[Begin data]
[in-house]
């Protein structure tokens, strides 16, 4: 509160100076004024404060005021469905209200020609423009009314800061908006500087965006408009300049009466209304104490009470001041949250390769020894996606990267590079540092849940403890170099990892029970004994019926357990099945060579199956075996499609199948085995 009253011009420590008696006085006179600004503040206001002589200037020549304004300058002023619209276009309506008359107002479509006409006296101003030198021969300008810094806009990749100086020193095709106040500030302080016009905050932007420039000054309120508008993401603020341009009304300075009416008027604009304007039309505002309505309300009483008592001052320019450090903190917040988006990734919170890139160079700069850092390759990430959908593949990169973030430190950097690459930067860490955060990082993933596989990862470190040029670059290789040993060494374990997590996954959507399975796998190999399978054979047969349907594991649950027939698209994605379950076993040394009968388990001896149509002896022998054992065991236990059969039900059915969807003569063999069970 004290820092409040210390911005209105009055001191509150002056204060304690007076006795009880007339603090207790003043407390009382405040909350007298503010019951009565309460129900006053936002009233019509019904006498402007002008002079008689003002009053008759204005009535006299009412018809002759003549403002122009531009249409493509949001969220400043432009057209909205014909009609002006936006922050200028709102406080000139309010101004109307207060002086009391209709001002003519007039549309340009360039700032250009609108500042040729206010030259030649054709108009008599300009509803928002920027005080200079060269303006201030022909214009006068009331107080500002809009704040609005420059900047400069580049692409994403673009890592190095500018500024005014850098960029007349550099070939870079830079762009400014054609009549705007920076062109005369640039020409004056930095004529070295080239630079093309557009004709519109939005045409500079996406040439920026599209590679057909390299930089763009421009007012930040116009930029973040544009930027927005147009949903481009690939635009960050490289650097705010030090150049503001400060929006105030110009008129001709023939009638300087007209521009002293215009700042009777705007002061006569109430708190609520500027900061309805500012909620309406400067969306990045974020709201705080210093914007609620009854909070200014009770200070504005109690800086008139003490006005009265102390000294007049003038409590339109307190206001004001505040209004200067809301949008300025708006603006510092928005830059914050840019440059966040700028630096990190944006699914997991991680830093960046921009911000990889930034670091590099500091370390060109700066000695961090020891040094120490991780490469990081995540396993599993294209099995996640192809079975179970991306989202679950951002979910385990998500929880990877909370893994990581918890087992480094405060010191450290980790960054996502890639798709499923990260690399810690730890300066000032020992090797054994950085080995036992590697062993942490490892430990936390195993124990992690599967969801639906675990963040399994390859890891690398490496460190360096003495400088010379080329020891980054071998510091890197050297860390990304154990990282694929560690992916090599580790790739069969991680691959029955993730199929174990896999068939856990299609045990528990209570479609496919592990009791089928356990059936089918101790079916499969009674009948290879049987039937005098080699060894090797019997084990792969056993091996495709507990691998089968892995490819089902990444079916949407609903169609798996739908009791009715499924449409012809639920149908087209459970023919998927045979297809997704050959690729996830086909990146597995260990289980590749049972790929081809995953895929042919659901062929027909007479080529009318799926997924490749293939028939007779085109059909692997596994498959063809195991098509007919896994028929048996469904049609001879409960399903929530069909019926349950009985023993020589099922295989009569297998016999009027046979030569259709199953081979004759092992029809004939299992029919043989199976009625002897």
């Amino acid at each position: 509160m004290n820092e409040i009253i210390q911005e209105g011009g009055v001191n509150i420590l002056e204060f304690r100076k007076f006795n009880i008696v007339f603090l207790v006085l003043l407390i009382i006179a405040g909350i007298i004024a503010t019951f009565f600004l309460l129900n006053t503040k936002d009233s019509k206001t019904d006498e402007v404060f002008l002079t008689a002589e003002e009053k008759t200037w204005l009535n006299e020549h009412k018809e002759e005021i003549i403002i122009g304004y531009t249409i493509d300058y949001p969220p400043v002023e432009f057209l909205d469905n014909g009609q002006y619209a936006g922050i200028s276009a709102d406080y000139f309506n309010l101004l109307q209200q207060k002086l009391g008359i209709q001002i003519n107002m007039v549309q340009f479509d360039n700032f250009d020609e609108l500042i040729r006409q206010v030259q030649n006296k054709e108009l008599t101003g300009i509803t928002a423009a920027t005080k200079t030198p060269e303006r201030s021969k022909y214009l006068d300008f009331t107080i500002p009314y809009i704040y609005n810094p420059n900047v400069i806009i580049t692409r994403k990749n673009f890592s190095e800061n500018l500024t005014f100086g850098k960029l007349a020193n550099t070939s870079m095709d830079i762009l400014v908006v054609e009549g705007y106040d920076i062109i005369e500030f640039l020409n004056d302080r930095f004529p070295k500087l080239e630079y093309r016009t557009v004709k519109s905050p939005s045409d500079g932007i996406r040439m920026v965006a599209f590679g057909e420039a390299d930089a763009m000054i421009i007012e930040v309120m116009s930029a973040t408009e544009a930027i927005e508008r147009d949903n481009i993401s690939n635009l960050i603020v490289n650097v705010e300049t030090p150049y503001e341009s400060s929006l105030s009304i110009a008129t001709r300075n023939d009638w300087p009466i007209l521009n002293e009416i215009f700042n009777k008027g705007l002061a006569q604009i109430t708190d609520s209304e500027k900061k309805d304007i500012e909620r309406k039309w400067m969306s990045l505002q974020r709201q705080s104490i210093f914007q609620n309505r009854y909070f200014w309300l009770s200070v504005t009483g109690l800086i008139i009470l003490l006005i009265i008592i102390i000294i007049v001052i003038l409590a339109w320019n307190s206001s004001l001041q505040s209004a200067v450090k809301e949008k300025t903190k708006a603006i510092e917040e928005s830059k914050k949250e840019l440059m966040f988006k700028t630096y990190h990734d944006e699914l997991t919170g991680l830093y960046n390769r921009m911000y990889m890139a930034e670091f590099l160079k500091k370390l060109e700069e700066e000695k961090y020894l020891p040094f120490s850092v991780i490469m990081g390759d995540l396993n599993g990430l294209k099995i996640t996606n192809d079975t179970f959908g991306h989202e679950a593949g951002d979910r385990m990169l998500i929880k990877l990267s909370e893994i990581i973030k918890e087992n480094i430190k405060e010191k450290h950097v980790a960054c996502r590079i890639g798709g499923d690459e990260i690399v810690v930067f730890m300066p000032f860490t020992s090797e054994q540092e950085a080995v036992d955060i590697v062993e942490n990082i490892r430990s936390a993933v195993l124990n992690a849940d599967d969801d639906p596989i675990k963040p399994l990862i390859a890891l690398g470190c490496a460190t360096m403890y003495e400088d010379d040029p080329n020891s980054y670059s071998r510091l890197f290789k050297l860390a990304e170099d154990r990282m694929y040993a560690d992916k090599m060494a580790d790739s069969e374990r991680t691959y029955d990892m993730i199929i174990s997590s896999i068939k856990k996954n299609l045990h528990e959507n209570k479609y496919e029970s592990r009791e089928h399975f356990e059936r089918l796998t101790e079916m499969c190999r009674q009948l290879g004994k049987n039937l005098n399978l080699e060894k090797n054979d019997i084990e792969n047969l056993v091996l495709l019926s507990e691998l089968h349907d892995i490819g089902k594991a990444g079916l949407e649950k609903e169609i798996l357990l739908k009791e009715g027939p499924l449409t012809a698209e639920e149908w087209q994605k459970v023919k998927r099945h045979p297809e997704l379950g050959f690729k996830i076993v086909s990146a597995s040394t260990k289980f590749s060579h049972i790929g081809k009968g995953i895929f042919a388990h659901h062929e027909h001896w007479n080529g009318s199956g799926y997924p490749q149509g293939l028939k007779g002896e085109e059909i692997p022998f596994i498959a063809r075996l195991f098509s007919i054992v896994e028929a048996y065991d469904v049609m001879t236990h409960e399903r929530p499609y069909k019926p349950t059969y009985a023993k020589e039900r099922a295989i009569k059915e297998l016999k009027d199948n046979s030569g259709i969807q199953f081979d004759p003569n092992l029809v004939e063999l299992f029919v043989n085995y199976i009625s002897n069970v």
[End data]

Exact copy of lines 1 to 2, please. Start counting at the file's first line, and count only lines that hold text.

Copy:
[in-house]
């Protein structure tokens, strides 16, 4: 509160100076004024404060005021469905209200020609423009009314800061908006500087965006408009300049009466209304104490009470001041949250390769020894996606990267590079540092849940403890170099990892029970004994019926357990099945060579199956075996499609199948085995 009253011009420590008696006085006179600004503040206001002589200037020549304004300058002023619209276009309506008359107002479509006409006296101003030198021969300008810094806009990749100086020193095709106040500030302080016009905050932007420039000054309120508008993401603020341009009304300075009416008027604009304007039309505002309505309300009483008592001052320019450090903190917040988006990734919170890139160079700069850092390759990430959908593949990169973030430190950097690459930067860490955060990082993933596989990862470190040029670059290789040993060494374990997590996954959507399975796998190999399978054979047969349907594991649950027939698209994605379950076993040394009968388990001896149509002896022998054992065991236990059969039900059915969807003569063999069970 004290820092409040210390911005209105009055001191509150002056204060304690007076006795009880007339603090207790003043407390009382405040909350007298503010019951009565309460129900006053936002009233019509019904006498402007002008002079008689003002009053008759204005009535006299009412018809002759003549403002122009531009249409493509949001969220400043432009057209909205014909009609002006936006922050200028709102406080000139309010101004109307207060002086009391209709001002003519007039549309340009360039700032250009609108500042040729206010030259030649054709108009008599300009509803928002920027005080200079060269303006201030022909214009006068009331107080500002809009704040609005420059900047400069580049692409994403673009890592190095500018500024005014850098960029007349550099070939870079830079762009400014054609009549705007920076062109005369640039020409004056930095004529070295080239630079093309557009004709519109939005045409500079996406040439920026599209590679057909390299930089763009421009007012930040116009930029973040544009930027927005147009949903481009690939635009960050490289650097705010030090150049503001400060929006105030110009008129001709023939009638300087007209521009002293215009700042009777705007002061006569109430708190609520500027900061309805500012909620309406400067969306990045974020709201705080210093914007609620009854909070200014009770200070504005109690800086008139003490006005009265102390000294007049003038409590339109307190206001004001505040209004200067809301949008300025708006603006510092928005830059914050840019440059966040700028630096990190944006699914997991991680830093960046921009911000990889930034670091590099500091370390060109700066000695961090020891040094120490991780490469990081995540396993599993294209099995996640192809079975179970991306989202679950951002979910385990998500929880990877909370893994990581918890087992480094405060010191450290980790960054996502890639798709499923990260690399810690730890300066000032020992090797054994950085080995036992590697062993942490490892430990936390195993124990992690599967969801639906675990963040399994390859890891690398490496460190360096003495400088010379080329020891980054071998510091890197050297860390990304154990990282694929560690992916090599580790790739069969991680691959029955993730199929174990896999068939856990299609045990528990209570479609496919592990009791089928356990059936089918101790079916499969009674009948290879049987039937005098080699060894090797019997084990792969056993091996495709507990691998089968892995490819089902990444079916949407609903169609798996739908009791009715499924449409012809639920149908087209459970023919998927045979297809997704050959690729996830086909990146597995260990289980590749049972790929081809995953895929042919659901062929027909007479080529009318799926997924490749293939028939007779085109059909692997596994498959063809195991098509007919896994028929048996469904049609001879409960399903929530069909019926349950009985023993020589099922295989009569297998016999009027046979030569259709199953081979004759092992029809004939299992029919043989199976009625002897």